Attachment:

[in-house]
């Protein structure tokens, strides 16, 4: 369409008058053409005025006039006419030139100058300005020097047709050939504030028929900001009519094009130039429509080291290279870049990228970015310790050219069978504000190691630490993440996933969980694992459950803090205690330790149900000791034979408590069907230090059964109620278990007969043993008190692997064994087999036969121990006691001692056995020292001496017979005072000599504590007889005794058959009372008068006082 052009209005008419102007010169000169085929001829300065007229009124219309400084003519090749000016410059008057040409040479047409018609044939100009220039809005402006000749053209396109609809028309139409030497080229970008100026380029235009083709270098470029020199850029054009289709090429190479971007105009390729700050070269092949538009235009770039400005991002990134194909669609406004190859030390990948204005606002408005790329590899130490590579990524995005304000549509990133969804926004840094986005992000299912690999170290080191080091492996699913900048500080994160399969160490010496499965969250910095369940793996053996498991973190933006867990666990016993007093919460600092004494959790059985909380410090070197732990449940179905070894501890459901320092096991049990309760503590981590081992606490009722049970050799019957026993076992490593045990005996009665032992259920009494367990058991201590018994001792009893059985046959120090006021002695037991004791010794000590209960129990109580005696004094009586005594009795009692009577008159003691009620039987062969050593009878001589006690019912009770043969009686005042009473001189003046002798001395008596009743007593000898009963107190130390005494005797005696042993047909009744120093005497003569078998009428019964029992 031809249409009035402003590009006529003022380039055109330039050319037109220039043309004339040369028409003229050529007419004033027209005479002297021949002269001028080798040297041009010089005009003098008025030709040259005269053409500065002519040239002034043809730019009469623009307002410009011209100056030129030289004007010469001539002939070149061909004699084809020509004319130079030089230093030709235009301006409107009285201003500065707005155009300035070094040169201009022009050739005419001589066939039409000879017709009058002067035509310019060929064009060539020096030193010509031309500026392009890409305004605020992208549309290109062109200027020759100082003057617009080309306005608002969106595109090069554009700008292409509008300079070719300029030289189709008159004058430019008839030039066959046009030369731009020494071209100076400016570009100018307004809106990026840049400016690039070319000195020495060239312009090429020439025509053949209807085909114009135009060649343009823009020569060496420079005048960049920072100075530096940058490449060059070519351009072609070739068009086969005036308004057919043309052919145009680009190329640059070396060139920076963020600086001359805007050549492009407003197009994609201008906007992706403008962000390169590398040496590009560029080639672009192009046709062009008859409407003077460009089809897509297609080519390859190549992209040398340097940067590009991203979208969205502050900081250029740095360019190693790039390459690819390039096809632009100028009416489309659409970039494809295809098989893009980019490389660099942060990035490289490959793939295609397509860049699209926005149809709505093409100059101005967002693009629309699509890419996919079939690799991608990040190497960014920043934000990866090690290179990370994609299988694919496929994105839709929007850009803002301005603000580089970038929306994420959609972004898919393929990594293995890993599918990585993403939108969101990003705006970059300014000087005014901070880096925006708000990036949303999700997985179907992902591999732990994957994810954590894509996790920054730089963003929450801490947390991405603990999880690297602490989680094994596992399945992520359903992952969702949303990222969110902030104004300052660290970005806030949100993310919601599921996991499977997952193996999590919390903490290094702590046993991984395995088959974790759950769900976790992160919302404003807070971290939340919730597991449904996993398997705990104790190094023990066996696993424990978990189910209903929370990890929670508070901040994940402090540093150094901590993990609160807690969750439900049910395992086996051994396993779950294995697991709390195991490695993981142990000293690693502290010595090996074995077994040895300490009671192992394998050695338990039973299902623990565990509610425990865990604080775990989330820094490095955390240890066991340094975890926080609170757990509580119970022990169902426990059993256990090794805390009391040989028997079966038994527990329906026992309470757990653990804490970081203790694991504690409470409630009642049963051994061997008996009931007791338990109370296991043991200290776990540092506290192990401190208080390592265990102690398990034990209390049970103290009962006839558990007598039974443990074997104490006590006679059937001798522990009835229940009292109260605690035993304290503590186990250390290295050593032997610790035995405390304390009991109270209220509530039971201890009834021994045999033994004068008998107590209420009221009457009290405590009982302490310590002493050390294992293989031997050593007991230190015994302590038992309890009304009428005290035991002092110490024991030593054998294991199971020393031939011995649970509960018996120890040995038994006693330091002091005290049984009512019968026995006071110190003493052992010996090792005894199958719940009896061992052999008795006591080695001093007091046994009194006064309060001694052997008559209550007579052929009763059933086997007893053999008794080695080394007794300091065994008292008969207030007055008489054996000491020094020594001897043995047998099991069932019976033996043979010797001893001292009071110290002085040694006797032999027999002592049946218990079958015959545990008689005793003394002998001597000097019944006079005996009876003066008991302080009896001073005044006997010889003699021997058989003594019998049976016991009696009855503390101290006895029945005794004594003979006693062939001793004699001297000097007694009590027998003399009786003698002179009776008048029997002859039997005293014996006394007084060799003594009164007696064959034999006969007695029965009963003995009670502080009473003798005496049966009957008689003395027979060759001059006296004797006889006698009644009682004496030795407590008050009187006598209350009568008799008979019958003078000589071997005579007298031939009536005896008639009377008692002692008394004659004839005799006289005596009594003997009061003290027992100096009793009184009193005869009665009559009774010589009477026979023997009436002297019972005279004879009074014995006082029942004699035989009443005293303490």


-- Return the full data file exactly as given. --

[in-house]
């Protein structure tokens, strides 16, 4: 369409008058053409005025006039006419030139100058300005020097047709050939504030028929900001009519094009130039429509080291290279870049990228970015310790050219069978504000190691630490993440996933969980694992459950803090205690330790149900000791034979408590069907230090059964109620278990007969043993008190692997064994087999036969121990006691001692056995020292001496017979005072000599504590007889005794058959009372008068006082 052009209005008419102007010169000169085929001829300065007229009124219309400084003519090749000016410059008057040409040479047409018609044939100009220039809005402006000749053209396109609809028309139409030497080229970008100026380029235009083709270098470029020199850029054009289709090429190479971007105009390729700050070269092949538009235009770039400005991002990134194909669609406004190859030390990948204005606002408005790329590899130490590579990524995005304000549509990133969804926004840094986005992000299912690999170290080191080091492996699913900048500080994160399969160490010496499965969250910095369940793996053996498991973190933006867990666990016993007093919460600092004494959790059985909380410090070197732990449940179905070894501890459901320092096991049990309760503590981590081992606490009722049970050799019957026993076992490593045990005996009665032992259920009494367990058991201590018994001792009893059985046959120090006021002695037991004791010794000590209960129990109580005696004094009586005594009795009692009577008159003691009620039987062969050593009878001589006690019912009770043969009686005042009473001189003046002798001395008596009743007593000898009963107190130390005494005797005696042993047909009744120093005497003569078998009428019964029992 031809249409009035402003590009006529003022380039055109330039050319037109220039043309004339040369028409003229050529007419004033027209005479002297021949002269001028080798040297041009010089005009003098008025030709040259005269053409500065002519040239002034043809730019009469623009307002410009011209100056030129030289004007010469001539002939070149061909004699084809020509004319130079030089230093030709235009301006409107009285201003500065707005155009300035070094040169201009022009050739005419001589066939039409000879017709009058002067035509310019060929064009060539020096030193010509031309500026392009890409305004605020992208549309290109062109200027020759100082003057617009080309306005608002969106595109090069554009700008292409509008300079070719300029030289189709008159004058430019008839030039066959046009030369731009020494071209100076400016570009100018307004809106990026840049400016690039070319000195020495060239312009090429020439025509053949209807085909114009135009060649343009823009020569060496420079005048960049920072100075530096940058490449060059070519351009072609070739068009086969005036308004057919043309052919145009680009190329640059070396060139920076963020600086001359805007050549492009407003197009994609201008906007992706403008962000390169590398040496590009560029080639672009192009046709062009008859409407003077460009089809897509297609080519390859190549992209040398340097940067590009991203979208969205502050900081250029740095360019190693790039390459690819390039096809632009100028009416489309659409970039494809295809098989893009980019490389660099942060990035490289490959793939295609397509860049699209926005149809709505093409100059101005967002693009629309699509890419996919079939690799991608990040190497960014920043934000990866090690290179990370994609299988694919496929994105839709929007850009803002301005603000580089970038929306994420959609972004898919393929990594293995890993599918990585993403939108969101990003705006970059300014000087005014901070880096925006708000990036949303999700997985179907992902591999732990994957994810954590894509996790920054730089963003929450801490947390991405603990999880690297602490989680094994596992399945992520359903992952969702949303990222969110902030104004300052660290970005806030949100993310919601599921996991499977997952193996999590919390903490290094702590046993991984395995088959974790759950769900976790992160919302404003807070971290939340919730597991449904996993398997705990104790190094023990066996696993424990978990189910209903929370990890929670508070901040994940402090540093150094901590993990609160807690969750439900049910395992086996051994396993779950294995697991709390195991490695993981142990000293690693502290010595090996074995077994040895300490009671192992394998050695338990039973299902623990565990509610425990865990604080775990989330820094490095955390240890066991340094975890926080609170757990509580119970022990169902426990059993256990090794805390009391040989028997079966038994527990329906026992309470757990653990804490970081203790694991504690409470409630009642049963051994061997008996009931007791338990109370296991043991200290776990540092506290192990401190208080390592265990102690398990034990209390049970103290009962006839558990007598039974443990074997104490006590006679059937001798522990009835229940009292109260605690035993304290503590186990250390290295050593032997610790035995405390304390009991109270209220509530039971201890009834021994045999033994004068008998107590209420009221009457009290405590009982302490310590002493050390294992293989031997050593007991230190015994302590038992309890009304009428005290035991002092110490024991030593054998294991199971020393031939011995649970509960018996120890040995038994006693330091002091005290049984009512019968026995006071110190003493052992010996090792005894199958719940009896061992052999008795006591080695001093007091046994009194006064309060001694052997008559209550007579052929009763059933086997007893053999008794080695080394007794300091065994008292008969207030007055008489054996000491020094020594001897043995047998099991069932019976033996043979010797001893001292009071110290002085040694006797032999027999002592049946218990079958015959545990008689005793003394002998001597000097019944006079005996009876003066008991302080009896001073005044006997010889003699021997058989003594019998049976016991009696009855503390101290006895029945005794004594003979006693062939001793004699001297000097007694009590027998003399009786003698002179009776008048029997002859039997005293014996006394007084060799003594009164007696064959034999006969007695029965009963003995009670502080009473003798005496049966009957008689003395027979060759001059006296004797006889006698009644009682004496030795407590008050009187006598209350009568008799008979019958003078000589071997005579007298031939009536005896008639009377008692002692008394004659004839005799006289005596009594003997009061003290027992100096009793009184009193005869009665009559009774010589009477026979023997009436002297019972005279004879009074014995006082029942004699035989009443005293303490």